finding a proposed plan to utilize volunteers to assist employees with service of hospital patients' meal trays did not create a substantial and specific danger to the public health and safety when the proposed plan "was never implemented"Summary of this case from Semeraro v. Woodner Co.
August 1, 2005.
In an action to recover damages for wrongful termination pursuant to Labor Law § 741, the plaintiff appeals, as limited by her brief, from so much of an order of the Supreme Court, Nassau County (O'Connell, J.), dated March 17, 2004, as, upon granting the defendants' motion pursuant to CPLR 3211 (a) (7) to dismiss the complaint for failure to state a cause of action, denied her request made in her opposing papers, in effect, pursuant to CPLR 3211 (e) for leave to replead to assert a cause of action based on Labor Law § 740.
Before: S. Miller, J.P., Luciano, Crane and Lifson, JJ., concur.
Ordered that the order is affirmed insofar as appealed from, with costs.
The plaintiff, an employee of the defendants North Shore-Long Island Jewish Health System and Franklin Hospital Medical Center, commenced this so-called "whistle-blower" action pursuant to Labor Law § 741 alleging that the defendants unlawfully terminated her employment. Specifically, the plaintiff alleged that the defendants retaliated against her because she complained and refused to participate in a proposed revised plan seeking to utilize hospital volunteers to assist hospital employees with the service and retrieval of patients' meal trays. The plaintiff alleged that the use of volunteers would violate, inter alia, the Health Care Financing Administration Regulations (42 CFR 483.35), requiring hospitals to provide residents with "nourishing, palatable, and well-balanced diets" and to employ sufficient support personnel to carry out the functions of the dietary service.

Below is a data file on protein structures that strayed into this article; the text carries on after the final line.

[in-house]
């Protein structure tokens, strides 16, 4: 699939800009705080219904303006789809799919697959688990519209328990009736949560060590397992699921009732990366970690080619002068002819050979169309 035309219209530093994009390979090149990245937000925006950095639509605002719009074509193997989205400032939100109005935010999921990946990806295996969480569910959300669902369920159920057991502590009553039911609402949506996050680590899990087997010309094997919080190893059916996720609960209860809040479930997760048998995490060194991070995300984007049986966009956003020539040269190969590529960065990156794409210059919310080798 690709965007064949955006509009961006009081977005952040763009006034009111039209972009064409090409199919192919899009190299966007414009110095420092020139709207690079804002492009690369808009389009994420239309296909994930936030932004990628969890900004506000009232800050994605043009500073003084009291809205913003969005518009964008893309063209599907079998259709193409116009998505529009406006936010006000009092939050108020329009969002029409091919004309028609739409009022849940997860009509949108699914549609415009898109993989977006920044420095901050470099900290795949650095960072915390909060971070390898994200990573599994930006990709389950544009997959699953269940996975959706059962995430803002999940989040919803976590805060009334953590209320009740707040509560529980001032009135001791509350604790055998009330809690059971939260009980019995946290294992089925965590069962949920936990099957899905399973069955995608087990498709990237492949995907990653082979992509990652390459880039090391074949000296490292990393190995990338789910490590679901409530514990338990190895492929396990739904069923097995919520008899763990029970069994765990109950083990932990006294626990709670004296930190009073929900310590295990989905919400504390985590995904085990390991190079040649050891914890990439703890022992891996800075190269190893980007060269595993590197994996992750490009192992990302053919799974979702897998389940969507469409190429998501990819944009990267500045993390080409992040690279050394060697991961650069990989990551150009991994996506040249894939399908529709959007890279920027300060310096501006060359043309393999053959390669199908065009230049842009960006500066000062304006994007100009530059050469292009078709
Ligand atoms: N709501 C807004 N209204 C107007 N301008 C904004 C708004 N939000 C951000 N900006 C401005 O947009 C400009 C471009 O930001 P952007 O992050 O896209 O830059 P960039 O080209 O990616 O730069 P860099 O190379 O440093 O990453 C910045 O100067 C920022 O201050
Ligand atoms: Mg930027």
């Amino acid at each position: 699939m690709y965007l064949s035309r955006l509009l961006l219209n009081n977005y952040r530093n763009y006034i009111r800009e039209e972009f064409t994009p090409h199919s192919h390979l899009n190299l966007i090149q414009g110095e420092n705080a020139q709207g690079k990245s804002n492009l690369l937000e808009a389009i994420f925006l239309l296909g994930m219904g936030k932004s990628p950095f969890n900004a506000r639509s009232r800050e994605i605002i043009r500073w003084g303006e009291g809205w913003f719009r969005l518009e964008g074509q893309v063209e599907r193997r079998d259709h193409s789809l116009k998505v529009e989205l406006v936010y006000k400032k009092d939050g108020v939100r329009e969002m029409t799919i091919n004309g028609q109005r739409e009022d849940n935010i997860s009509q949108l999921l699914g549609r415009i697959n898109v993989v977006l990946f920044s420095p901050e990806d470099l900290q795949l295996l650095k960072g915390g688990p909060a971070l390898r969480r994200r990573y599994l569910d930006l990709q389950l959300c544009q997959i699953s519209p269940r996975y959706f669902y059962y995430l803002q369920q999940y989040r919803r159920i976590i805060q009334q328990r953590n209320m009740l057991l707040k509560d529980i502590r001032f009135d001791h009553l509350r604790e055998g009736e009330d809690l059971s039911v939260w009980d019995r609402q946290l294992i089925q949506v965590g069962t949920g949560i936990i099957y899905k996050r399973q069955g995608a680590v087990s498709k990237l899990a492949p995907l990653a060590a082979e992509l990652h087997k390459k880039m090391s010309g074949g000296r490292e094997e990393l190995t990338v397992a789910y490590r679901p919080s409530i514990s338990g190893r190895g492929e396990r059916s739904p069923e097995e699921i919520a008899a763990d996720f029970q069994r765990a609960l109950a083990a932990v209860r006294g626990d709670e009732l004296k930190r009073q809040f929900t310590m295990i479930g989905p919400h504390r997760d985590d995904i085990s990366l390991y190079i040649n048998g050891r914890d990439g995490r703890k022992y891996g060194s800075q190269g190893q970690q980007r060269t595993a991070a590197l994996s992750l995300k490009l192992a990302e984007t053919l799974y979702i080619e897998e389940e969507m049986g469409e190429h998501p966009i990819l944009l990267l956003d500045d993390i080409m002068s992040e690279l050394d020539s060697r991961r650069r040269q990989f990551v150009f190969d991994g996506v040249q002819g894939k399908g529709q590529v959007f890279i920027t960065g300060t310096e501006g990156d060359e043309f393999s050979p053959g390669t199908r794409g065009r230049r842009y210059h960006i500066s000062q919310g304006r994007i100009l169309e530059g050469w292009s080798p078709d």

The defendants moved pursuant to CPLR 3211 (a) (7) to dismiss the complaint for failure to state a cause of action. In opposition, the plaintiff requested leave to replead to assert a cause of action based on Labor Law § 740. The Supreme Court dismissed the complaint and denied the plaintiff's request, in effect, pursuant to CPLR 3211 (e) for leave to replead on the ground that the plaintiff failed to allege an actual violation of a law, rule, or regulation as required by Labor Law § 740.
Contrary to the plaintiff's contention, Labor Law § 740 requires a plaintiff to allege an actual violation of a law, rule, or regulation. An employee's good faith, reasonable belief that a violation occurred is insufficient ( see Bordell v. General Elec. Co., 88 NY2d 869, 871; Khan v. State Univ. of N.Y. Health Science Ctr. at Brooklyn, 288 AD2d 350; Hughes v. Gibson Courier Servs. Corp., 218 AD2d 684, 685). In the case at bar, the revised plan was never implemented and the plaintiff's contention that utilizing volunteers could adversely affect patient health and cause a substantial and specific danger to the public health or safety was no more than speculation. Here, the plaintiff's proposed Labor Law § 740 claim was totally devoid of merit ( see Tarantini v. Russo Realty Corp., 273 AD2d 458, 459) and the plaintiff failed to set forth "good ground" to support this cause of action (CPLR 3211 [e]; see Latture v. Smith, 1 AD3d 408, 409). Whether reasonable or not, her concerns were solely her belief, and therefore, the Supreme Court providently exercised its discretion in denying her request, in effect, pursuant to CPLR 3211 (e) for leave to replead to assert a cause of action based on Labor Law § 740.